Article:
Recently, our nation celebrated the signing of the Declaration of Independence on July 4, 1776. As we do every year, many of us joined with friends and family to eat and drink and watch fireworks together to commemorate the day we claimed our “freedom” from the British. Words like “liberty,” “democracy,” and “patriotism” are heard frequently during this holiday, and our red, white, and blue colors seem to adorn just about everything. The United States of America is a unique creation among the nations of the world – or at least, it could be.
The Founding Fathers never envisioned true democracy. In a democracy everyone gets to vote, and we’ve never had that. They created a Republic – a representative democracy – because they did not trust the common man – or woman. They only trusted the elite and gave voting rights to white male landowners who then elected a few more elites through the Electoral College.
Though our ideal is “all men are created equal,” it actually took many years for “all men,” including women, Blacks, other minorities and non-landowners to be included in that reality. Women did not get the right to vote until 1920. Though Black men had been granted voting rights in the constitutions of some states as far back as the 1700’s, it was not until the civil rights movement of the 1960’s that the privilege was widely enforced and realized.
Today, the corporatocracy controls our chosen officials who are elected by the Electoral College, not by We the People. In general, these officials have the opportunity to run for office only if they receive huge sums of money from corporations or major corporate owners, and they only win if they stand to help the corporatocracy. Elected representatives may or may not take the opinions and beliefs of their constituencies into consideration as they pass laws. Many of those laws negatively impact We the People more than the elected officials who created them, and we are caught in a broken system that continually favors the rich and powerful.
As I said in my recent book Hoodwinked, “Democracy is not failing us; we are failing democracy. We have allowed the corporations to co-opt the democratic process. In adopting our recent form of capitalism, we have taken a government of, for, and by the people and handed it over to the corporatocracy. The solution…requires a revamping of the process, along with a different approach to economics.” (page 141.)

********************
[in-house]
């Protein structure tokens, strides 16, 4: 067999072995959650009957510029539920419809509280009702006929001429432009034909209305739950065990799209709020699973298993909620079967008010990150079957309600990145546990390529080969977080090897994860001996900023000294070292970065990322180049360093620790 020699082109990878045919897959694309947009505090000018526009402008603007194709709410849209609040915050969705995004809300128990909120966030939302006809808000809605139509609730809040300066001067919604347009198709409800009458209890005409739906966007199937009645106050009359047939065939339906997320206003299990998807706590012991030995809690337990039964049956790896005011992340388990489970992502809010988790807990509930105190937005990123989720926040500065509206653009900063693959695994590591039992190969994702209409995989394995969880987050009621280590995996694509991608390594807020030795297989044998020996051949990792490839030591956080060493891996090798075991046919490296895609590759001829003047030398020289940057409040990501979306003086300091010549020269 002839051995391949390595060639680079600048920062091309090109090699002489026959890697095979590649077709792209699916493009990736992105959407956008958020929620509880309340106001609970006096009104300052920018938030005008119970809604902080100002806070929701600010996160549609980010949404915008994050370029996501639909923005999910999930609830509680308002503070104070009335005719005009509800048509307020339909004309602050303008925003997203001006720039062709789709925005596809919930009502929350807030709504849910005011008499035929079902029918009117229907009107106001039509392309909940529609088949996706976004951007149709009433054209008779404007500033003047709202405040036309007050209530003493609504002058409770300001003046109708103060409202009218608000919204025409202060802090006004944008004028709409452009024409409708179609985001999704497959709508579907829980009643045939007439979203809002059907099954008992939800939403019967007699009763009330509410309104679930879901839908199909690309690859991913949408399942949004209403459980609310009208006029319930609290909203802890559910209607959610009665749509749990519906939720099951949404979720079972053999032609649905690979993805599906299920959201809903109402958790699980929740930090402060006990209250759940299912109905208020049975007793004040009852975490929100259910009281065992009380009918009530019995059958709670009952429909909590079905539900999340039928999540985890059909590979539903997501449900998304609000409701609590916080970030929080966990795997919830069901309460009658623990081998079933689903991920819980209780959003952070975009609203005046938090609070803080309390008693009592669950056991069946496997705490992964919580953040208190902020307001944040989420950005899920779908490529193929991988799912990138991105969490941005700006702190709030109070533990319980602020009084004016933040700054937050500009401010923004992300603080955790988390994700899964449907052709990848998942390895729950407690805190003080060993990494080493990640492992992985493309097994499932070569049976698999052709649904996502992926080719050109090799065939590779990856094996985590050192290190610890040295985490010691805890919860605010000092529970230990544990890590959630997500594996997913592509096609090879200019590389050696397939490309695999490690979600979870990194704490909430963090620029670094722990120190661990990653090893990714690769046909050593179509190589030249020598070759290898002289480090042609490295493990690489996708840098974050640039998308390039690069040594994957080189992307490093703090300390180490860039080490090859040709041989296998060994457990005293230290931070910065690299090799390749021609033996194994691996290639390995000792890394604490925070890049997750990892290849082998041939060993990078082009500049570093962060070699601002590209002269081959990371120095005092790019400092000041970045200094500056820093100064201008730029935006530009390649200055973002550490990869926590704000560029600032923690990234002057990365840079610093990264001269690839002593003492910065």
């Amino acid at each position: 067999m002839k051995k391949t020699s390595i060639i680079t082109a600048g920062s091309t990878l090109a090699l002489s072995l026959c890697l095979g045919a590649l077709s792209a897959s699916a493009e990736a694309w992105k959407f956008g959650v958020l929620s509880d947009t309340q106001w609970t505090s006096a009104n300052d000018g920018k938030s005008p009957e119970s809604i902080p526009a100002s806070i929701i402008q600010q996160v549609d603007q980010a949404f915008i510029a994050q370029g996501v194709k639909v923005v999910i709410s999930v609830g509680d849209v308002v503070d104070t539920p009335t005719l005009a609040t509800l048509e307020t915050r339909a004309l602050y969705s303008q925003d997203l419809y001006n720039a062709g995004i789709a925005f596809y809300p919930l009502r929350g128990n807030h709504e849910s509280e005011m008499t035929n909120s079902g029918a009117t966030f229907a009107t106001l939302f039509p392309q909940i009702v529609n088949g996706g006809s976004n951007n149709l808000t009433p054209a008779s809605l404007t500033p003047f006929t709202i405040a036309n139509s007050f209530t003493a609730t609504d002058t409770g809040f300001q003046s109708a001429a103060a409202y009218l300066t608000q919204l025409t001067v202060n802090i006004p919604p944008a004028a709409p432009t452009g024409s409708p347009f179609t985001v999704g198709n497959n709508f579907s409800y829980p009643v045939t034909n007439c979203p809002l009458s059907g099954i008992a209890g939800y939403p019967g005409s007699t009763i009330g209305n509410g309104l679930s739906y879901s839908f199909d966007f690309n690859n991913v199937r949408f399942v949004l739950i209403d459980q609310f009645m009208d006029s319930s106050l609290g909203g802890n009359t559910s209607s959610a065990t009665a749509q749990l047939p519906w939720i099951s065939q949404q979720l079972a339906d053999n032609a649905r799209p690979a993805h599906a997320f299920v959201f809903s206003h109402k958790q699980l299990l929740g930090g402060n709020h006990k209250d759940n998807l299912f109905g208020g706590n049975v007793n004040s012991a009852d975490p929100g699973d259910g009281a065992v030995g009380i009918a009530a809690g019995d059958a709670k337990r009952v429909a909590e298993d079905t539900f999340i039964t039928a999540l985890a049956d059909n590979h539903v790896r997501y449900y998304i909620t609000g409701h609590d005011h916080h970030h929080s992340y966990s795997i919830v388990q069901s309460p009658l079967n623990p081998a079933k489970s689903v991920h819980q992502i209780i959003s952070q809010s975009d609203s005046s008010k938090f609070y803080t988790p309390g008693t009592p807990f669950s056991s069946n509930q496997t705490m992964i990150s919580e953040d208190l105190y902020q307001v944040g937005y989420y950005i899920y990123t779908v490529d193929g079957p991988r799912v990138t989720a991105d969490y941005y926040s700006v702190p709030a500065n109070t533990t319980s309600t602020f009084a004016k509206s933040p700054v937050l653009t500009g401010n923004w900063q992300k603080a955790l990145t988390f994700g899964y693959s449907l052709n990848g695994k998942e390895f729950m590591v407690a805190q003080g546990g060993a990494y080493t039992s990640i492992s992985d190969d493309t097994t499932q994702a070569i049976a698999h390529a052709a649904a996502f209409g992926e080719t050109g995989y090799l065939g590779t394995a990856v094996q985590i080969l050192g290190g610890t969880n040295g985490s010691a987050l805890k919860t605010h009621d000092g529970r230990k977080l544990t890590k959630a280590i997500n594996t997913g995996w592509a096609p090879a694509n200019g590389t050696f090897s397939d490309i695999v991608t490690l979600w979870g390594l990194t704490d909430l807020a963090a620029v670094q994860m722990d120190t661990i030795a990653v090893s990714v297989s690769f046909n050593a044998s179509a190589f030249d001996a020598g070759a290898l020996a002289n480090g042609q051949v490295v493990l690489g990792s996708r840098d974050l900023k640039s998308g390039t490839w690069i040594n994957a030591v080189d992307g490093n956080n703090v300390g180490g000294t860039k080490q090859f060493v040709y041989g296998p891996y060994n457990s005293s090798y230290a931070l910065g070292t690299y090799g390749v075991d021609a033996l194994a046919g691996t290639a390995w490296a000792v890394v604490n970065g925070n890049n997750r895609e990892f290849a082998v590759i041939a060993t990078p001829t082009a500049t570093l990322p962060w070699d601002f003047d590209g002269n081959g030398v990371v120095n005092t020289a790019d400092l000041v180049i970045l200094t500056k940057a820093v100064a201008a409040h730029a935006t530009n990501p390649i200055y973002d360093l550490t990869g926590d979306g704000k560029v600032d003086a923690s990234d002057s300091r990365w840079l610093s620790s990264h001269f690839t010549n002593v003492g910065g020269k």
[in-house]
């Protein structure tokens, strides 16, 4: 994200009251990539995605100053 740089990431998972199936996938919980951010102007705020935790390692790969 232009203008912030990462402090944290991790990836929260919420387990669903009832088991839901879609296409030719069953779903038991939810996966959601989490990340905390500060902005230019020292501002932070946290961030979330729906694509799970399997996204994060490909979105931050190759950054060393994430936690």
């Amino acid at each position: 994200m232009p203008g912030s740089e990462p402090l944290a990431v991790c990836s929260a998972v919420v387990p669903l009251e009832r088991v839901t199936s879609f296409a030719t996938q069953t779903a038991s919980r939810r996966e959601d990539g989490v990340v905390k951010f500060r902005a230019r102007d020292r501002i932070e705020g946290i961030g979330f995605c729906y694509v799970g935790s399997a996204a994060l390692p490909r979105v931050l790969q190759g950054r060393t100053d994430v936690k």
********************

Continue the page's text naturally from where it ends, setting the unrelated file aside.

It is time for us, the citizens of this republic, to take a stand and insist on changing the process. As I’ve written many times in this blog and my newsletters, we – you and I – have the power. We must use it by voting in the market place for businesses that are committed to serving a public interest – instead of further enriching the corporatocracy – and by voting for politicians who will defend their true constituents. We need to support the Movement to Amend and politicians who are taking a stand in favor of getting big money out of the electoral process.
Every one of us has passions and skills that can benefit the planet. We are all teachers who can educate our neighbors and loved ones about becoming part of the solution. By shopping responsibly and insisting that our elected officials serve us, learning as much as we can about the issues and options facing us, and joining with others who want a better future, we can use our power to change our government.
We have seen movements by people around the world successfully change the way their countries are governed and implement new systems and structures that will provide opportunity and resources for everyone. We can join them in creating a global Life Economy (instead of the current Death Economy) if we stay vigilant and active in working for peace and prosperity.
More than 200 hundred years ago, before the capability that we now have to communicate with each other instantly all over the globe, our founding fathers envisioned a government that they believed would provide the groundwork for a prosperous, just, and peaceful future. It was an imperfect vision on their part and one that never reached fruition. Now is the time for us to take a global leadership role. As we watch the glaciers melt and many species go extinct, we know that we cannot wait any longer. We can succeed where they failed. We must act!